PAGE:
Sunday 26 February 2017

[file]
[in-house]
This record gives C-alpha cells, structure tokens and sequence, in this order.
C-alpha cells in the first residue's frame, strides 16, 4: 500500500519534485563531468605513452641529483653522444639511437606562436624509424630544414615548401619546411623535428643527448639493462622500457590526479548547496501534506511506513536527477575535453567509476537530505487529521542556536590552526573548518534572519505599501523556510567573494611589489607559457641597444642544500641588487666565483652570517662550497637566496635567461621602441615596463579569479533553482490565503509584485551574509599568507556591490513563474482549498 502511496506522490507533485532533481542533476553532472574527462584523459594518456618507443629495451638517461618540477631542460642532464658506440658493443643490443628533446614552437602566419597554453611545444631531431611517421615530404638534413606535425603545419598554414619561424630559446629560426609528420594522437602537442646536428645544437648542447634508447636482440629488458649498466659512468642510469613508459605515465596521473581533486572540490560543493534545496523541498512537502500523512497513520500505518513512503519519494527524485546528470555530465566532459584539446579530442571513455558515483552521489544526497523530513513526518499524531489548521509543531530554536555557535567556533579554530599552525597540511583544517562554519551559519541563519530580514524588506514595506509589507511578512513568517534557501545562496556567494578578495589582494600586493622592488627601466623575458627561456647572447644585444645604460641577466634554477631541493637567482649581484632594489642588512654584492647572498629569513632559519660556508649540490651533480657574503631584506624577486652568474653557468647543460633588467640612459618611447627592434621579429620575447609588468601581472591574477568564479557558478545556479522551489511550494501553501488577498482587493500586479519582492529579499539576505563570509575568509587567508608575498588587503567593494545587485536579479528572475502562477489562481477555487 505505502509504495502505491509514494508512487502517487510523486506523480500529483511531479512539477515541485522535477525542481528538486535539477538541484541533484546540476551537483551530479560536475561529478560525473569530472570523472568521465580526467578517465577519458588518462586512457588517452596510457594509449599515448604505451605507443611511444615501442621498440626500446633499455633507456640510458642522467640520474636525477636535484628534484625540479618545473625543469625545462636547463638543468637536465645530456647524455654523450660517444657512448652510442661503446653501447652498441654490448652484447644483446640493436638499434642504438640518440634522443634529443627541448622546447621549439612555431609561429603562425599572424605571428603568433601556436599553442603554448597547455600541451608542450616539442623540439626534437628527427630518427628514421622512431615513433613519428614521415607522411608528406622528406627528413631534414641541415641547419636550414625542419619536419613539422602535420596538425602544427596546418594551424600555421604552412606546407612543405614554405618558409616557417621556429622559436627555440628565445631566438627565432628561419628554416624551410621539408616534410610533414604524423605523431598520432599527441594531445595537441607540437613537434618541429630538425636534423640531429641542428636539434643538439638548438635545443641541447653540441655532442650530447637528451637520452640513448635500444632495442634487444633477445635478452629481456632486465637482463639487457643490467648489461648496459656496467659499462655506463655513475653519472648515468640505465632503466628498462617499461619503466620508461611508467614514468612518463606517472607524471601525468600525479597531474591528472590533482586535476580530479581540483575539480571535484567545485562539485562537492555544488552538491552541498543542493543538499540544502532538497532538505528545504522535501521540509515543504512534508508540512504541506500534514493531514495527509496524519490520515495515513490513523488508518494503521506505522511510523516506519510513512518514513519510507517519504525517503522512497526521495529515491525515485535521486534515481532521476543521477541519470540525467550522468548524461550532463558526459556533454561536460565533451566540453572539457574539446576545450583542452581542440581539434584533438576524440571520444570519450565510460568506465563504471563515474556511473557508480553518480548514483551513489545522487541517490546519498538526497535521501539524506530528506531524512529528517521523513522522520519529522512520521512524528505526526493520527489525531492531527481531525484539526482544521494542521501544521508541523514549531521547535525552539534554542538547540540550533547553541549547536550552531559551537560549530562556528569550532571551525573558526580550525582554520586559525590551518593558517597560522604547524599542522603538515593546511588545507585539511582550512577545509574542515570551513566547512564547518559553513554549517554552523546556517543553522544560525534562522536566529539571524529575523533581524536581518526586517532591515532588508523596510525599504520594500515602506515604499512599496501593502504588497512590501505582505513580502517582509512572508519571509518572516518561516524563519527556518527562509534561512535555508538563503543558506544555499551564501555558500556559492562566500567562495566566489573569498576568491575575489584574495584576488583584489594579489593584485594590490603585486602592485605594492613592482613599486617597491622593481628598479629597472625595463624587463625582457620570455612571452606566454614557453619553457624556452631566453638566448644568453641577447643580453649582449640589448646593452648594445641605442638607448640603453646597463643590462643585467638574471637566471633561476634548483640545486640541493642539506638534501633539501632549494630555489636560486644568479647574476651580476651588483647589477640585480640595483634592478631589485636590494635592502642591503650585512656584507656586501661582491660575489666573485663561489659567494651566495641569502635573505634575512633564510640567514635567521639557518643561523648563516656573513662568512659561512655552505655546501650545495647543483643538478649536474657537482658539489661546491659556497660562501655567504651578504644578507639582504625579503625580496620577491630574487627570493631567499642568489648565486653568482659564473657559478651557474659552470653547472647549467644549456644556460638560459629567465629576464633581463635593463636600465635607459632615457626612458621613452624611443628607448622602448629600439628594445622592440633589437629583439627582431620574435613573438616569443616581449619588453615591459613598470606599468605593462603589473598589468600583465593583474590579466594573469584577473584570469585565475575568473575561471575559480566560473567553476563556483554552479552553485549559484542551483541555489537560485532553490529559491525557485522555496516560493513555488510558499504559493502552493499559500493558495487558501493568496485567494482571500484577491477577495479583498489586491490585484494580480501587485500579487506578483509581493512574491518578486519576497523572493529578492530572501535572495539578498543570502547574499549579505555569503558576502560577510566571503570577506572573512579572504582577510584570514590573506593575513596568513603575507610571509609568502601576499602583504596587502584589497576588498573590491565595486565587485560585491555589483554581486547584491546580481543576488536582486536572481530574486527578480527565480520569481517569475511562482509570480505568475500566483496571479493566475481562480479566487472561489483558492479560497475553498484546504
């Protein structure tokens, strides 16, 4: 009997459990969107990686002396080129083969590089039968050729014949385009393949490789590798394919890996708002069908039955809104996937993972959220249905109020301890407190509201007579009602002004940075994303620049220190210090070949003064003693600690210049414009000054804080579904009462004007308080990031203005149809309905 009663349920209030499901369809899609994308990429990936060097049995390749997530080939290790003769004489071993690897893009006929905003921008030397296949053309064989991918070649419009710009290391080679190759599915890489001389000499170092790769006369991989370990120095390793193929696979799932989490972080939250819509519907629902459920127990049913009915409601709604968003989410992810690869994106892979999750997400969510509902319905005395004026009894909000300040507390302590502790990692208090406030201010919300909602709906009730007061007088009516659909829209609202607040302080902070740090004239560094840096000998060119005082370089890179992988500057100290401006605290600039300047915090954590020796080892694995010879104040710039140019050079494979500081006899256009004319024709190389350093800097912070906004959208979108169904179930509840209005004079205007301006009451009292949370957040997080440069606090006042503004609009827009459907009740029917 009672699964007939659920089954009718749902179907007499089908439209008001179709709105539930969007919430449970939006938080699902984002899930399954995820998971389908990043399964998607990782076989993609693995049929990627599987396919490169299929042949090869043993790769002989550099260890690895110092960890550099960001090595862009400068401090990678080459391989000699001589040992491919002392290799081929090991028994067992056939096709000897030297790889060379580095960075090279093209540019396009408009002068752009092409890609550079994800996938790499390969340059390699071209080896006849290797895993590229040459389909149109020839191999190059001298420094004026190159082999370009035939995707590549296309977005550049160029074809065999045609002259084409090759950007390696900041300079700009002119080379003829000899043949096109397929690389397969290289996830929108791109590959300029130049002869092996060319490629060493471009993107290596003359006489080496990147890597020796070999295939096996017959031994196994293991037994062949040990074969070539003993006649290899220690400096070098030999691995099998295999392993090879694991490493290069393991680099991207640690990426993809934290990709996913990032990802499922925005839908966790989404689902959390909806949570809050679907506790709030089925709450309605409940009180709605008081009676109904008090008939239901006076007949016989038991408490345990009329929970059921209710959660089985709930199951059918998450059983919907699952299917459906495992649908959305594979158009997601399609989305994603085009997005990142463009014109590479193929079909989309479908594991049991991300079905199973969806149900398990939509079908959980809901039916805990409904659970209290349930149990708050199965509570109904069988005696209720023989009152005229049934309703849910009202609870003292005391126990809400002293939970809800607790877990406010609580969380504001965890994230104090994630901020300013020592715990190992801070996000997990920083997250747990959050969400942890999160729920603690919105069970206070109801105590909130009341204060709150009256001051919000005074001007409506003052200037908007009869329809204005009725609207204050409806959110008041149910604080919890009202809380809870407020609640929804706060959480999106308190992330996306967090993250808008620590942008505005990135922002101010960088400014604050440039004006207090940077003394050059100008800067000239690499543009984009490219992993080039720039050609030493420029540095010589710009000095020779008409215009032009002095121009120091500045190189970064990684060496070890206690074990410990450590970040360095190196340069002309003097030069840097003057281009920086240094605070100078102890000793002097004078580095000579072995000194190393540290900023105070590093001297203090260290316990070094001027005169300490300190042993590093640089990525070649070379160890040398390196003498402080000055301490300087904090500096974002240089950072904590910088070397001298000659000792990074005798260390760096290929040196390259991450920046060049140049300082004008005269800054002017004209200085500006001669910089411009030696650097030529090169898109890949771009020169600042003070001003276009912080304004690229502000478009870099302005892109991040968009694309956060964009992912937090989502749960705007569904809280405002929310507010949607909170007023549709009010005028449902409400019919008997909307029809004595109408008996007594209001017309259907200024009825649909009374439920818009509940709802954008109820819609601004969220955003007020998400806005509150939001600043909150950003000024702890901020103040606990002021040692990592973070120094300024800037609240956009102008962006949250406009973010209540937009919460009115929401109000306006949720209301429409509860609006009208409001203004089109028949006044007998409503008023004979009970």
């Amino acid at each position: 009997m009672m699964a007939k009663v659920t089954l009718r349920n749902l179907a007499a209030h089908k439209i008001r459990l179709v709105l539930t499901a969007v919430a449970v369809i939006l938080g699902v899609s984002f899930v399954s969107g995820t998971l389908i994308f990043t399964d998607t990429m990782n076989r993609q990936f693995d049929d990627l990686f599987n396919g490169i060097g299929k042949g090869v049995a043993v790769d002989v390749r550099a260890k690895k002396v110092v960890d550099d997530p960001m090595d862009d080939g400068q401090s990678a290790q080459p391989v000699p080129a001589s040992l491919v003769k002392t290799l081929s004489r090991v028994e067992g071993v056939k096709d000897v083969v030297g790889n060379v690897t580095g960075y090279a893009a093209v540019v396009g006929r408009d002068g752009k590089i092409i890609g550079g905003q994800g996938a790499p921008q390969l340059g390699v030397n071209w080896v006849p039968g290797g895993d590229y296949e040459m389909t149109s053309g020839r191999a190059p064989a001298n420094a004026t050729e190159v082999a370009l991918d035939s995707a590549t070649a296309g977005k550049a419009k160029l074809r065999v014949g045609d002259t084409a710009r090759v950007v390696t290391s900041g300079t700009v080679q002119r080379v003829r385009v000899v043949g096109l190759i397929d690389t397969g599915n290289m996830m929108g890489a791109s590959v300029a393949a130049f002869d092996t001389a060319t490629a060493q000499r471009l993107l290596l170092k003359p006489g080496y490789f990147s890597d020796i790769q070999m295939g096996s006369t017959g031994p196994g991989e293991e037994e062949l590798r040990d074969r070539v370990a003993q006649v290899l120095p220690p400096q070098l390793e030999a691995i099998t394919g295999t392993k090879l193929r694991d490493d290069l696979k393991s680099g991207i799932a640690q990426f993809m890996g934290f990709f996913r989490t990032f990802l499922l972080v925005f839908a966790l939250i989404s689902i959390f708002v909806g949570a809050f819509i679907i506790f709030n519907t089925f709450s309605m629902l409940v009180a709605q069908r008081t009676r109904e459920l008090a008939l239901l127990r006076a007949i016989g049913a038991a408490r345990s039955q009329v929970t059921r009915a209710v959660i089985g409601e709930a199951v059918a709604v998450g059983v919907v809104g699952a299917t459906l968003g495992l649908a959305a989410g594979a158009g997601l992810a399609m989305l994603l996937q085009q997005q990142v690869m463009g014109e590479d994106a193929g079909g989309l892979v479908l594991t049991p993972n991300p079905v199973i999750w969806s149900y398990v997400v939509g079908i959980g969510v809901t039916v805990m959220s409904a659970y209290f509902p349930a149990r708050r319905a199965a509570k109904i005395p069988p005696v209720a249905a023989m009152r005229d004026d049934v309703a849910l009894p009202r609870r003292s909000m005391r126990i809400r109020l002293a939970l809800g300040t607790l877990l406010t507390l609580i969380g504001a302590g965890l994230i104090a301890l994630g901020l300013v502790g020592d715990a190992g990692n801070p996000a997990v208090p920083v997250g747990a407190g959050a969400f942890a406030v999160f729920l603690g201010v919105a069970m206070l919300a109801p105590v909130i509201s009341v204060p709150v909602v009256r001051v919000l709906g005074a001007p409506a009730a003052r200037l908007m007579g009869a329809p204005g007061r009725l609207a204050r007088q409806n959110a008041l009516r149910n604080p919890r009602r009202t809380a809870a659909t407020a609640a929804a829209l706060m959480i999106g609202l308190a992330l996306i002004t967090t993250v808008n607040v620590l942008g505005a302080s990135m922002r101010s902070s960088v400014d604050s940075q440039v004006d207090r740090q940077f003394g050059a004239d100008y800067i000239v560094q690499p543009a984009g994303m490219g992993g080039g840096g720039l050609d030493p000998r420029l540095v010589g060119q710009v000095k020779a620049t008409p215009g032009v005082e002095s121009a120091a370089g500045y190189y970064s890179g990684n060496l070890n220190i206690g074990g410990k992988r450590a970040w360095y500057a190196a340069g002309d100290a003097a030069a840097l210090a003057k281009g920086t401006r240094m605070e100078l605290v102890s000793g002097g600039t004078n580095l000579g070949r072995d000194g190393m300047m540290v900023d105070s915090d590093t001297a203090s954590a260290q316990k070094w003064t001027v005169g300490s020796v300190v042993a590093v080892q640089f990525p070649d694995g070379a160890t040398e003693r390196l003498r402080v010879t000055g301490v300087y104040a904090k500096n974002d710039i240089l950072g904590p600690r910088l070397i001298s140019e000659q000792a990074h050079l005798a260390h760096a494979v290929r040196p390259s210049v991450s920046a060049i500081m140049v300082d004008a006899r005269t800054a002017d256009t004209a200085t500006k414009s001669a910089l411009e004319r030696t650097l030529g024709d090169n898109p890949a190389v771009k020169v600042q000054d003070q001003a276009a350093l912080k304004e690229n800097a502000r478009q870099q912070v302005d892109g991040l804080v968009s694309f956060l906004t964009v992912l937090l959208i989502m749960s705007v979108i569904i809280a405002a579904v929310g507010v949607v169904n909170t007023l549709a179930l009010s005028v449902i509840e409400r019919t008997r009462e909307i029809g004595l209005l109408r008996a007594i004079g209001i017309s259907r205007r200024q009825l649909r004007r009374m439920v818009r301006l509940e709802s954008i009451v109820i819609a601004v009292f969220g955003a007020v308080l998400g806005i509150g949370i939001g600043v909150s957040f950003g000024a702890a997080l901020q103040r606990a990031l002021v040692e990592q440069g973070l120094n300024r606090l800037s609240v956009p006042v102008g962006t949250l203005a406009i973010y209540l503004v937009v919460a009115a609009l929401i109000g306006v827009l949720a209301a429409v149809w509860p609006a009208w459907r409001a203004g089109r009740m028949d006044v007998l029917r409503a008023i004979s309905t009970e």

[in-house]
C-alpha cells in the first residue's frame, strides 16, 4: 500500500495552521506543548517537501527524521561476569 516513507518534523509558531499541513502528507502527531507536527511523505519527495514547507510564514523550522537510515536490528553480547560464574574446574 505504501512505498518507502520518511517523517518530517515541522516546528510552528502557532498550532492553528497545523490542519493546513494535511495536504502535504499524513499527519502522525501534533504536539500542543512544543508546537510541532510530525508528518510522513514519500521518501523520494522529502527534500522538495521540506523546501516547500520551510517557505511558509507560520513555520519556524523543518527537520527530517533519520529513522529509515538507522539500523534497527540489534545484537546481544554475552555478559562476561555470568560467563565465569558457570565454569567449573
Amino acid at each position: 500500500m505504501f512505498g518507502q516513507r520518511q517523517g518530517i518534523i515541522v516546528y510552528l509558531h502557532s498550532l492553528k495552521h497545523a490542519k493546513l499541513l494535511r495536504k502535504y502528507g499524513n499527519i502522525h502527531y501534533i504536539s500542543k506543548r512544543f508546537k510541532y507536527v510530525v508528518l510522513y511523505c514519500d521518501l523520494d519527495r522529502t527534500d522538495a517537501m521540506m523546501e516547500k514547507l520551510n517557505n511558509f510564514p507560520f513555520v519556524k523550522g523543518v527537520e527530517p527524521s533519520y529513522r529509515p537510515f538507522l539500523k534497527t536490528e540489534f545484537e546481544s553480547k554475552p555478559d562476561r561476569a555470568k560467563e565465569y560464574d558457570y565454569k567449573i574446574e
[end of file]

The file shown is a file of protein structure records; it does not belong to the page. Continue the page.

KHAYKL LUNSKI (June 29, 1881-1942/1943)